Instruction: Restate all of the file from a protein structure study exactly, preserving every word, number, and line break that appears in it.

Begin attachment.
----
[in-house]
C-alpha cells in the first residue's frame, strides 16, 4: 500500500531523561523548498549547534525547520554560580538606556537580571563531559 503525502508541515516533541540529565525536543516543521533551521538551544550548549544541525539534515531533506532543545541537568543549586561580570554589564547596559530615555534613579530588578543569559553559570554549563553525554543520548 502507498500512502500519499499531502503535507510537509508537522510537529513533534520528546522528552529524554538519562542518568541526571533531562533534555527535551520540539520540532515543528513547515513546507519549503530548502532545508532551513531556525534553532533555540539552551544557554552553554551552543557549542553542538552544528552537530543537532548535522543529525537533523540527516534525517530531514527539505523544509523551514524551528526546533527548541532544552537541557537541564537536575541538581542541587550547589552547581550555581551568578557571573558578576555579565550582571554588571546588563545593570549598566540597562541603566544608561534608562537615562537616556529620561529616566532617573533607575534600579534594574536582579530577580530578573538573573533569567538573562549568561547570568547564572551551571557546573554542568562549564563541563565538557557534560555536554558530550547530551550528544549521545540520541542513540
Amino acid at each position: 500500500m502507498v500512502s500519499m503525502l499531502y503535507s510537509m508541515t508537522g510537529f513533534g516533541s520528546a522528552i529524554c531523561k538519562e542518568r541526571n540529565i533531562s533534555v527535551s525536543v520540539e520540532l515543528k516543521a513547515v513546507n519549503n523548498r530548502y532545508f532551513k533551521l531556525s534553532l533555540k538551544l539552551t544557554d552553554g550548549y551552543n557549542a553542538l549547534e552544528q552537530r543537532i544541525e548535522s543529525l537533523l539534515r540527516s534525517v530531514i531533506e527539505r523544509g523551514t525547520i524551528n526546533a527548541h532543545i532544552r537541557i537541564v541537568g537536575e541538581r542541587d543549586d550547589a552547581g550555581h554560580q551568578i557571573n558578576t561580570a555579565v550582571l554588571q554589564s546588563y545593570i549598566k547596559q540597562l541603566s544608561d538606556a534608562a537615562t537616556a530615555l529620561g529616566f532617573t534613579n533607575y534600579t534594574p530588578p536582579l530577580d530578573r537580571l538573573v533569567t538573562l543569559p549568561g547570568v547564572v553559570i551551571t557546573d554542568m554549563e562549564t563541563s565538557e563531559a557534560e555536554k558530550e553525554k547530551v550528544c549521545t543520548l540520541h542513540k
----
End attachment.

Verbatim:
[in-house]
C-alpha cells in the first residue's frame, strides 16, 4: 500500500531523561523548498549547534525547520554560580538606556537580571563531559 503525502508541515516533541540529565525536543516543521533551521538551544550548549544541525539534515531533506532543545541537568543549586561580570554589564547596559530615555534613579530588578543569559553559570554549563553525554543520548 502507498500512502500519499499531502503535507510537509508537522510537529513533534520528546522528552529524554538519562542518568541526571533531562533534555527535551520540539520540532515543528513547515513546507519549503530548502532545508532551513531556525534553532533555540539552551544557554552553554551552543557549542553542538552544528552537530543537532548535522543529525537533523540527516534525517530531514527539505523544509523551514524551528526546533527548541532544552537541557537541564537536575541538581542541587550547589552547581550555581551568578557571573558578576555579565550582571554588571546588563545593570549598566540597562541603566544608561534608562537615562537616556529620561529616566532617573533607575534600579534594574536582579530577580530578573538573573533569567538573562549568561547570568547564572551551571557546573554542568562549564563541563565538557557534560555536554558530550547530551550528544549521545540520541542513540
Amino acid at each position: 500500500m502507498v500512502s500519499m503525502l499531502y503535507s510537509m508541515t508537522g510537529f513533534g516533541s520528546a522528552i529524554c531523561k538519562e542518568r541526571n540529565i533531562s533534555v527535551s525536543v520540539e520540532l515543528k516543521a513547515v513546507n519549503n523548498r530548502y532545508f532551513k533551521l531556525s534553532l533555540k538551544l539552551t544557554d552553554g550548549y551552543n557549542a553542538l549547534e552544528q552537530r543537532i544541525e548535522s543529525l537533523l539534515r540527516s534525517v530531514i531533506e527539505r523544509g523551514t525547520i524551528n526546533a527548541h532543545i532544552r537541557i537541564v541537568g537536575e541538581r542541587d543549586d550547589a552547581g550555581h554560580q551568578i557571573n558578576t561580570a555579565v550582571l554588571q554589564s546588563y545593570i549598566k547596559q540597562l541603566s544608561d538606556a534608562a537615562t537616556a530615555l529620561g529616566f532617573t534613579n533607575y534600579t534594574p530588578p536582579l530577580d530578573r537580571l538573573v533569567t538573562l543569559p549568561g547570568v547564572v553559570i551551571t557546573d554542568m554549563e562549564t563541563s565538557e563531559a557534560e555536554k558530550e553525554k547530551v550528544c549521545t543520548l540520541h542513540k